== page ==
ALEKSANDER VUCIC (Prime Minister, Republic of Serbia): [Speaks in Serbian - Interpreted]
Yes, we discussed of course about the KFOR’s role in Kosovo and it is of great importance to us, and we asked both today as well, as we did many times before, we asked Mr. Stoltenberg and all the Ambassadors and representatives of countries here in the NATO for stay of KFOR for remaining, remain of KFOR troops in Kosovo because we have some letters of guarantees for the North of Kosovo. But our people south of the river, Ibar in south and central Kosovo, and Metohija here, mostly realize on KFOR and this story about little Dimitri from Laplasela (sic), is actually about the story who can they who they can rely on, there’s no Serbian armed forces or Serbian police ever since 1999, so they rely on KFOR, and we are very grateful for that Mr. Stoltenberg and I mentioned that many times. So, we don’t have any problems with that and don’t forget that, if there hadn’t been for their certain guarantees, it would be difficult (sic) come to the process agreement, so our relation is quite clear and I would particularly like to underline the relationship towards the preserving of cultural and religious heritage in Kosovo and Metohija here. Our monasteries, our churches, something that is a value not only for Serbia and for Serbs but also for the UNESCO and for all the nations in the globe, once again I would like to thank them for that.
MODERATOR: Sunday Times.
Q: Thank you. Bojan Pancevski, the Sunday Times. Question for both the Prime Minister and the Secretary General.
[Speaks in Serbian - Interpreted] Prime Minister, State Prosecutor published names of some Russian cities and saying (sic) Montenegro who allegedly as, Montenegro government says, tried to some sort of a coup after the elections. Is it known who those people are? They were named by the Prosecutor so whether they were deported from Belgrade or they left by themselves?
Are you concerned that there might have been a Russian engineered attempt to overthrow the government in Montenegro because of of a push to stop the country from joining NATO next year as planned? Thank you.
ALEKSANDER VUCIC: [Speaks in Serbian - Interpreted]
Serbia has done its’ job responsibly, professionally. Serbia delivered all the evidence and all the important data it had it actually reached. Serbia actually brought the person to the Justice and actually delivered the person who gave the most of the information for everything it was preparing for Montenegro. I wouldn’t go into further details, this was not an easy situation for us because, even for me personally, because the first moment I reacted differently but you know I don’t even think of participating in any way even in staying quiet regarding commitment of the most severe offenses. I believe that honourable people should not do that. We acted responsibly as a State, as a country. Embassy’s Radulovic Montenegro Ambassador said that today and that kind of cooperation with the Prosecutors office and other authorities of Montenegro will be continued so Serbia is not, and will never be, a place where some criminal offense will be prepared for other countries.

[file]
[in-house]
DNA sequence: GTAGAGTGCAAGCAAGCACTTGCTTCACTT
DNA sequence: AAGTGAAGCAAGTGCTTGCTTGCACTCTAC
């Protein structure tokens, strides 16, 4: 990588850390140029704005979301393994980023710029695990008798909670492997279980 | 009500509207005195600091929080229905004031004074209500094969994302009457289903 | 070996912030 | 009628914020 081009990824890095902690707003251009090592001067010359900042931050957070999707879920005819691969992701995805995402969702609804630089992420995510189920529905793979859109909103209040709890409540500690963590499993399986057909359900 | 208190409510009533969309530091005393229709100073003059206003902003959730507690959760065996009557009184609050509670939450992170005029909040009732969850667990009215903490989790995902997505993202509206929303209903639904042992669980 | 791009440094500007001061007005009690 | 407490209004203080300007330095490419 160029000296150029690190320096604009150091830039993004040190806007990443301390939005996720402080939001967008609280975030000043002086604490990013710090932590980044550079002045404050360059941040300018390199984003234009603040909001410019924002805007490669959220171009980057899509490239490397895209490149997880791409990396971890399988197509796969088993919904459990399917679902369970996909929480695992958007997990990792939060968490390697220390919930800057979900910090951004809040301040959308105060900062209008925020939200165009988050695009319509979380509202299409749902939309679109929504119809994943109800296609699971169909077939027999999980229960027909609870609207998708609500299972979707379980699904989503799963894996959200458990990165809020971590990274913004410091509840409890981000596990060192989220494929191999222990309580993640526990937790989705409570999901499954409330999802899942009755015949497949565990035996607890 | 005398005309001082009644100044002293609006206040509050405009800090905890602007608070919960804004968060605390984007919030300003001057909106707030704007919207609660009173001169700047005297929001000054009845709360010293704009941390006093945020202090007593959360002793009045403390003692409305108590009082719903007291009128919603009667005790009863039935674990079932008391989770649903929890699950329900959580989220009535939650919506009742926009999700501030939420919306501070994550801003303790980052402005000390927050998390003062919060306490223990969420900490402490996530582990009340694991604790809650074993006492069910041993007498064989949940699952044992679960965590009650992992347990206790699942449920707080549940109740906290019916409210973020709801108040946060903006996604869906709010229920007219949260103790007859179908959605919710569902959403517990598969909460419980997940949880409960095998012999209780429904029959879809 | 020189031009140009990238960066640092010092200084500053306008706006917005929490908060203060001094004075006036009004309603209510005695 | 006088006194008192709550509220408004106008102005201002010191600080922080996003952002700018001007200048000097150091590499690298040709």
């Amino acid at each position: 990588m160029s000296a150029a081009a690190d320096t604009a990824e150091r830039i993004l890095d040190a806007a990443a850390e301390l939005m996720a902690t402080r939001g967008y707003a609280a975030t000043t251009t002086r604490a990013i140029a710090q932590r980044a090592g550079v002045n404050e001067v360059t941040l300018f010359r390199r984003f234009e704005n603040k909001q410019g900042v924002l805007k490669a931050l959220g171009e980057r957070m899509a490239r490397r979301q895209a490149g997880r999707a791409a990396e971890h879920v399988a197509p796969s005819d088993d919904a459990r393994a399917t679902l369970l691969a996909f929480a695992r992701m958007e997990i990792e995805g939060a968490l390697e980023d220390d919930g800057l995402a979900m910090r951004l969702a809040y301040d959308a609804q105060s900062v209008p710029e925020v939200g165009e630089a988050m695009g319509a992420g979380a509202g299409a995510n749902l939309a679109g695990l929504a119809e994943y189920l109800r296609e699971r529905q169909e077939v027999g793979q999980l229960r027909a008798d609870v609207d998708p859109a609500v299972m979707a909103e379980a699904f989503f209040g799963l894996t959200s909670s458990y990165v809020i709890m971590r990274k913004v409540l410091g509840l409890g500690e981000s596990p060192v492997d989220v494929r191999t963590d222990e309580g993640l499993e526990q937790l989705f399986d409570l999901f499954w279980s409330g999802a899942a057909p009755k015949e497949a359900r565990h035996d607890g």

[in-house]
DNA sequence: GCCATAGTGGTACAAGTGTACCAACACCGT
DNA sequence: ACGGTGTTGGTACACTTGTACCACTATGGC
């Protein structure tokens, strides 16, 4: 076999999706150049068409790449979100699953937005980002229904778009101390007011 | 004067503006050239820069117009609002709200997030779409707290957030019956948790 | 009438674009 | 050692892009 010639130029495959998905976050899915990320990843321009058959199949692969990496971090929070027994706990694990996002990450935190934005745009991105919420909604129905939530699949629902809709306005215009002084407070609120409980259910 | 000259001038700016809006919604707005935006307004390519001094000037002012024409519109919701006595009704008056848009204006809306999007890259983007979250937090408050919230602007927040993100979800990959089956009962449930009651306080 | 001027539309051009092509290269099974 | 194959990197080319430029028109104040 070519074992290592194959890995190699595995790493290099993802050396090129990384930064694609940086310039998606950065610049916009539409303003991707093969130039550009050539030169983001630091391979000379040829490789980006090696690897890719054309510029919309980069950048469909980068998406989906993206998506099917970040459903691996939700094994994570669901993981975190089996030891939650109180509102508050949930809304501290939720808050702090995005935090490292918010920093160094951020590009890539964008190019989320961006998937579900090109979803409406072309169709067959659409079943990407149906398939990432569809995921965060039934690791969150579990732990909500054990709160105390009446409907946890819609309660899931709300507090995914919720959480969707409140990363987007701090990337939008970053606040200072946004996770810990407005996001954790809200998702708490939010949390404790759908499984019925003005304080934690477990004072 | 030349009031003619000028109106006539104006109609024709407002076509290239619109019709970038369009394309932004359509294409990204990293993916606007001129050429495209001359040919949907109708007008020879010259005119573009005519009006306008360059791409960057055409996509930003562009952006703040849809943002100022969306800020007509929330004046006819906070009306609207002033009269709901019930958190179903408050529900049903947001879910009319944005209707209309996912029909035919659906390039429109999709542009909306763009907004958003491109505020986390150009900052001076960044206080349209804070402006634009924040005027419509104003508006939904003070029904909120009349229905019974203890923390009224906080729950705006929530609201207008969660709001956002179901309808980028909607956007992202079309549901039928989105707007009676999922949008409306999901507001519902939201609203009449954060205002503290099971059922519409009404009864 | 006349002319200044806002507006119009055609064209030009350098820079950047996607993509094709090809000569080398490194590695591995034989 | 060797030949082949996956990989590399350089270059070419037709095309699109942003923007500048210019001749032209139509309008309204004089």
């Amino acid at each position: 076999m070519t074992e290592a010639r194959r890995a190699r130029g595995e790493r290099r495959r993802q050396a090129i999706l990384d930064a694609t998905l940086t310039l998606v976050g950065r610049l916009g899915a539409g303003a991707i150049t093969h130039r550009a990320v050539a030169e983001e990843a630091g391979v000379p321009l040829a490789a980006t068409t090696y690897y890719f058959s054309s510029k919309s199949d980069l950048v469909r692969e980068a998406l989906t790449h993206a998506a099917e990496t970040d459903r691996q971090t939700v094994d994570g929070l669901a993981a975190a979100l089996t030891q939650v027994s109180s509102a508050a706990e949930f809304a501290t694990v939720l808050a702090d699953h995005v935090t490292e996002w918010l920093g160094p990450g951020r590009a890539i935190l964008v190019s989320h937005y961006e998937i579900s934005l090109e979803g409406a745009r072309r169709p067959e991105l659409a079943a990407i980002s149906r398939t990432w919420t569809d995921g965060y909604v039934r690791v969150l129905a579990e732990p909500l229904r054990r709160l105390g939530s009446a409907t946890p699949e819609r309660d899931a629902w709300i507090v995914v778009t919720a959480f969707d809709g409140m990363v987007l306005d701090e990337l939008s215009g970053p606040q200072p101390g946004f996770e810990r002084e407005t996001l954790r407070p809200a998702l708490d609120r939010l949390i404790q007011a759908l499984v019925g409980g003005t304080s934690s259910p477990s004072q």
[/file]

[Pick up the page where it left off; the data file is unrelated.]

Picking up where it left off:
JENS STOLTENBERG: Every nation has the right to decide its own path including what kind of security arrangements or alliances it wants to be part of, so NATO fully respect Serbia and other nations that do not strive for a NATO membership, but of course Montenegro which has, through democratic processes, decided that it wants to be part of NATO, 28 NATO allies have welcomed Montenegro. We signed the Accession Treaty and now, more and more of our Parliaments are, are ratifying the Treaty, so Montenegro is on the path to become a full member very soon. They are already participating in our meetings and this is of course an issue which has to be decided by Montenegro and the 28 members of the alliance. No one else has the right to intervene or to try to interfere in the decision making process of the 28 allies and Montenegro. It’s up to us to decide and we have decided to invite Montenegro. So any interference into that process is something we do not accept, and of course, any interference into elections in any nation, sovereign nation, is absolutely unacceptable and therefore, I welcome the open investigation, both in Montenegro and in Serbia, related to the attempted interference and coup which we have seen taking place in Montenegro but it’s not for me to judge, that’s for the investigation to find out the facts and then to hold those behind responsible. We have seen that Montenegro had strengthened has strengthened its’ security institutions, it’s democratic institutions as part of its reform process towards NATO membership, I welcome that and I look forward to welcoming Montenegro as a full member in the alliance very soon. Let me also then just add that I also very much appreciate the cooperation we saw between KFOR and Serbia in saving the life of the young child which was brought from Kosovo to Belgrade for medical treatment and I’m also glad to hear that condition, the baby’s condition is stable. I think this just illustrates the importance of KFOR, the way we work, and also the importance of the close cooperation between KFOR and Serbia in saving a life of, the life of a young child.
MODERATOR: Thank you very much. This concludes this press point. Thank you.